What’s the difference? Is there a difference?
Traditionally, the French (Old World) call it Syrah, the Australians (New World) Shiraz. Although, this division has been blurred by globalism.
Going back to the early 1800’s, Australian grape growers imported Syrah grapes from France (growing in the Rhone Valley since the Roman period), planted them widely, and started calling them Shiraz.
It’s generally assumed that Syrah and Shiraz are the same grape – but growing in different soil and different climate, it’s believed to change slightly a bit by mutating in the past 200 years.
Some people believed that the name Shiraz developed by the accented pronunciation of Syrah. Others believe that the name change was a strategic move credited to differentiate the Australians from the French. You can come to your own conclusions.
And now, some California producers are calling their Syrah wines Shiraz, to hint to the consumer that their wine is made in the New World fruit-forward style. Generally, only the Australians call their wines Shiraz, but non-Australian producers are using the name to define the style, as well as its marketability.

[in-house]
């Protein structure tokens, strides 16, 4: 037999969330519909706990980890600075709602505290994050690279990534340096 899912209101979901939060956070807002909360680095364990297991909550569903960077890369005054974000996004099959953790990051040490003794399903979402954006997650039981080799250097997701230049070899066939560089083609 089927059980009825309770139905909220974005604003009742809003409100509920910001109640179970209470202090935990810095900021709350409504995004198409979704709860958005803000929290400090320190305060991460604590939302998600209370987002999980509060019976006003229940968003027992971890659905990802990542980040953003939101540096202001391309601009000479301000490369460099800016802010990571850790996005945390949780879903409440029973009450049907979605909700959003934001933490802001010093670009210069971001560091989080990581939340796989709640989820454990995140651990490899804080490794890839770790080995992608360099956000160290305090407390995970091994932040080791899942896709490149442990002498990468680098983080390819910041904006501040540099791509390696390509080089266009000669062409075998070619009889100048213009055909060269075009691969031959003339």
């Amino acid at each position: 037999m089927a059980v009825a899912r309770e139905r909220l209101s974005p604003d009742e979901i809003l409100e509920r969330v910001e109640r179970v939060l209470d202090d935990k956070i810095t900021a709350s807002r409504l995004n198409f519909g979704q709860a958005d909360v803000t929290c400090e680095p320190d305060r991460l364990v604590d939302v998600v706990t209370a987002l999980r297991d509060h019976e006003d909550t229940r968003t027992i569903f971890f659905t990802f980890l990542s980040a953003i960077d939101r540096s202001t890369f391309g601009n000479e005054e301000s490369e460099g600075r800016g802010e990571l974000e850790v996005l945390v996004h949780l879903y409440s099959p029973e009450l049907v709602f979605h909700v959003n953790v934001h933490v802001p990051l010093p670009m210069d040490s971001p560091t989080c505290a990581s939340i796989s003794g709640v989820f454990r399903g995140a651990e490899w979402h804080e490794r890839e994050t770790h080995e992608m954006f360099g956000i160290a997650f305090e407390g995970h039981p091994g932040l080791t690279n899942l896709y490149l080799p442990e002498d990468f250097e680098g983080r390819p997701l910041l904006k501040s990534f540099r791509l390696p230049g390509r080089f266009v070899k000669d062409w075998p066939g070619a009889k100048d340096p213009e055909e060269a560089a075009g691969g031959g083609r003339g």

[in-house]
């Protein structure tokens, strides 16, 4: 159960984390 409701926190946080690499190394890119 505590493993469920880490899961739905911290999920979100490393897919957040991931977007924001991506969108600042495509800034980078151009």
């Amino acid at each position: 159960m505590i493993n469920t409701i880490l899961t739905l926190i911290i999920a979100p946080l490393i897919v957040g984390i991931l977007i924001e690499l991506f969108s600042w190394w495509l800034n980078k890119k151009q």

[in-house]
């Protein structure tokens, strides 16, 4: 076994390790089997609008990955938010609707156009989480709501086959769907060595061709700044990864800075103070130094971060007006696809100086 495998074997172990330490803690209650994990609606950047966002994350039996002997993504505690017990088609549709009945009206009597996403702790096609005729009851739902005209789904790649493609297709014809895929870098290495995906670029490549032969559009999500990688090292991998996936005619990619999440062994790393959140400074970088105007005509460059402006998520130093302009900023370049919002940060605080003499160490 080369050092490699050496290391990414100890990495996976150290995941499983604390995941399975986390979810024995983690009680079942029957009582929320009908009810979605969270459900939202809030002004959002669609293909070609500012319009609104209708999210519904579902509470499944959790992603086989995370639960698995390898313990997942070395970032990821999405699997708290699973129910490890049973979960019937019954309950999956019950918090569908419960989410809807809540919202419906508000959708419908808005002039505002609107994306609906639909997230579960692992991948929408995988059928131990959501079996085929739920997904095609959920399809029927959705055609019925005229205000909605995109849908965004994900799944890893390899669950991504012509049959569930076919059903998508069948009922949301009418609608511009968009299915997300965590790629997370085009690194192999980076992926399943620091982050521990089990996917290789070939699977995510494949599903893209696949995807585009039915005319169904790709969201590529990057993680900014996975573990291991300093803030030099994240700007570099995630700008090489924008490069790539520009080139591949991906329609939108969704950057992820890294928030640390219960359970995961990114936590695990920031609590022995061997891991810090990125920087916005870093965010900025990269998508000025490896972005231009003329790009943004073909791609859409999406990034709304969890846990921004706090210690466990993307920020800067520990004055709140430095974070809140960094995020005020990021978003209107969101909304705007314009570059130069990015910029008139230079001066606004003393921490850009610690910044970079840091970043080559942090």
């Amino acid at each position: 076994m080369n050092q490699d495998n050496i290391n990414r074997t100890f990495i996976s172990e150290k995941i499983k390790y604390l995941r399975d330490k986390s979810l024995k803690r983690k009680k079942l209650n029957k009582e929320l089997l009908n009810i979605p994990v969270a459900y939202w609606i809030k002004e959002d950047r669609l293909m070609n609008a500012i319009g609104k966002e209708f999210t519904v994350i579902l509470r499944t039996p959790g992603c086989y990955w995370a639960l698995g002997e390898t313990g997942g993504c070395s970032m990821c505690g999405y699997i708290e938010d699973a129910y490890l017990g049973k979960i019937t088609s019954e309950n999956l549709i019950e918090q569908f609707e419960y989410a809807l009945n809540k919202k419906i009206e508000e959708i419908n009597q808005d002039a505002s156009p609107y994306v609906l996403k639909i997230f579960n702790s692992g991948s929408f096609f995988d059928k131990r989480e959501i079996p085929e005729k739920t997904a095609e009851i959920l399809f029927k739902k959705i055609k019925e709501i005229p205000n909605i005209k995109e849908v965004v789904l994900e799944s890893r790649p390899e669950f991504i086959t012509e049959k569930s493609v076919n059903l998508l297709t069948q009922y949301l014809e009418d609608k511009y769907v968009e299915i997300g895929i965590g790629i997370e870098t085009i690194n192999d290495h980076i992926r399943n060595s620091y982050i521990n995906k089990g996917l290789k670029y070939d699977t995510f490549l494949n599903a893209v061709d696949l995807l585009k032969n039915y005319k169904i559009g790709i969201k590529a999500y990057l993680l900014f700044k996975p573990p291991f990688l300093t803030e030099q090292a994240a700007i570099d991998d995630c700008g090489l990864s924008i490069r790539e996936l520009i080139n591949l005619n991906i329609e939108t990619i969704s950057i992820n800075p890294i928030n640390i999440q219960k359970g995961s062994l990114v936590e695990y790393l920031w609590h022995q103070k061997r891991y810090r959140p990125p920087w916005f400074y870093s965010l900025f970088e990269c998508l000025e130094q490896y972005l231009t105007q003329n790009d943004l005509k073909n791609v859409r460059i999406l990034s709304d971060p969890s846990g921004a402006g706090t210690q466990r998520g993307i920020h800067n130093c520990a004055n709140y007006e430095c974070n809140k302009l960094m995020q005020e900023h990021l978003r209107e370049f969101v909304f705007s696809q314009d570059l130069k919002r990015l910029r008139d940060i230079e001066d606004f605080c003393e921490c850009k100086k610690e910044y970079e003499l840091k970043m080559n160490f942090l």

Both Syrah and Shiraz are made in a wide range of styles, from fresh fruit and easy drinking, to highly concentrated and intense.
Syrah has a reputation as a drier, more restrained wine while Shiraz is thought to be jammier and fruitier.
Syrah’s are generally (slightly) leaner than the Aussie style, yet more complex (spice, cherry, leather, tar, smoke, cassis, plum, etc), earthy, lively (more acidity), tannic, and typically capable of short to long term bottle aging.
Shiraz wines that are full bodied and rife with rich, ripe, and intense fruit flavours (plum, blackberry, cherry, jammy, etc) and hints of spice, and generally a touch more alcohol. These fruit driven wines are usually made in an easy drinking style and are good everyday wines.
And recently, you can throw Petite Sirah into the mix to confuse people even more. Petite Sirah is not Syrah at all, but in most cases a descendant of a minor Rhone grape called Durif. But when the two grapes became popular in California in the 1970s, many winemakers and consumers used the two names interchangeably.
Until recently, with DNA testing, the two grapes properly understood to be separate varieties.
Note: The facts for this article were culled from a variety of sources.